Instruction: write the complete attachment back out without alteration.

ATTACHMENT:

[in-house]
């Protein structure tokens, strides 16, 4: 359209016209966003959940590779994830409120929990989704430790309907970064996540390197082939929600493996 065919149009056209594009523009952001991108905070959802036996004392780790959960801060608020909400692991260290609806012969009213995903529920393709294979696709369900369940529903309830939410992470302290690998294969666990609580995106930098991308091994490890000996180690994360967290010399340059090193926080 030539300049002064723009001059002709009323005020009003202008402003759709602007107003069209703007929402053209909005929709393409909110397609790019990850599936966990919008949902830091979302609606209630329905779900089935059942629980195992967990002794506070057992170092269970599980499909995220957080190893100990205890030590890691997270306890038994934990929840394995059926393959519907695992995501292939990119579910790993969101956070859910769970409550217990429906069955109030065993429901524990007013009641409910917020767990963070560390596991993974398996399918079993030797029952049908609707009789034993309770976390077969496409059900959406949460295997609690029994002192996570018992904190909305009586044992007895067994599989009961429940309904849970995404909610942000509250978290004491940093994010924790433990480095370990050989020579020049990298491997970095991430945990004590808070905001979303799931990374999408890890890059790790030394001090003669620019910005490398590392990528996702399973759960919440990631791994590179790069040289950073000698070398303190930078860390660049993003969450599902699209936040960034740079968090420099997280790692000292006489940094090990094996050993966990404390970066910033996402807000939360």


[in-house]
């Protein structure tokens, strides 16, 4: 359209016209966003959940590779994830409120929990989704430790309907970064996540390197082939929600493996 065919149009056209594009523009952001991108905070959802036996004392780790959960801060608020909400692991260290609806012969009213995903529920393709294979696709369900369940529903309830939410992470302290690998294969666990609580995106930098991308091994490890000996180690994360967290010399340059090193926080 030539300049002064723009001059002709009323005020009003202008402003759709602007107003069209703007929402053209909005929709393409909110397609790019990850599936966990919008949902830091979302609606209630329905779900089935059942629980195992967990002794506070057992170092269970599980499909995220957080190893100990205890030590890691997270306890038994934990929840394995059926393959519907695992995501292939990119579910790993969101956070859910769970409550217990429906069955109030065993429901524990007013009641409910917020767990963070560390596991993974398996399918079993030797029952049908609707009789034993309770976390077969496409059900959406949460295997609690029994002192996570018992904190909305009586044992007895067994599989009961429940309904849970995404909610942000509250978290004491940093994010924790433990480095370990050989020579020049990298491997970095991430945990004590808070905001979303799931990374999408890890890059790790030394001090003669620019910005490398590392990528996702399973759960919440990631791994590179790069040289950073000698070398303190930078860390660049993003969450599902699209936040960034740079968090420099997280790692000292006489940094090990094996050993966990404390970066910033996402807000939360």